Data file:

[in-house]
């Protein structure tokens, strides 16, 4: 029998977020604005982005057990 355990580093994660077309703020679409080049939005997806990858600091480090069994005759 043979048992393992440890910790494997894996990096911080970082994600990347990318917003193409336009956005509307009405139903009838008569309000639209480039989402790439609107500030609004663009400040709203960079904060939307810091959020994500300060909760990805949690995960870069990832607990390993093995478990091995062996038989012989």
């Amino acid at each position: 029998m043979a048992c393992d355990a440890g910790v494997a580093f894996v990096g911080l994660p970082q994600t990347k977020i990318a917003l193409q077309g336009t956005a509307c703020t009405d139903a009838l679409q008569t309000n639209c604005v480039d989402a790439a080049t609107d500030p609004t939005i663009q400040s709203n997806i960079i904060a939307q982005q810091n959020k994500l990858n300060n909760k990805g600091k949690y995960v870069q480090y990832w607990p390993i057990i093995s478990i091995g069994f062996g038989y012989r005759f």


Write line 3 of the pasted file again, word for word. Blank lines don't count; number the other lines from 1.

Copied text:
């Amino acid at each position: 029998m043979a048992c393992d355990a440890g910790v494997a580093f894996v990096g911080l994660p970082q994600t990347k977020i990318a917003l193409q077309g336009t956005a509307c703020t009405d139903a009838l679409q008569t309000n639209c604005v480039d989402a790439a080049t609107d500030p609004t939005i663009q400040s709203n997806i960079i904060a939307q982005q810091n959020k994500l990858n300060n909760k990805g600091k949690y995960v870069q480090y990832w607990p390993i057990i093995s478990i091995g069994f062996g038989y012989r005759f």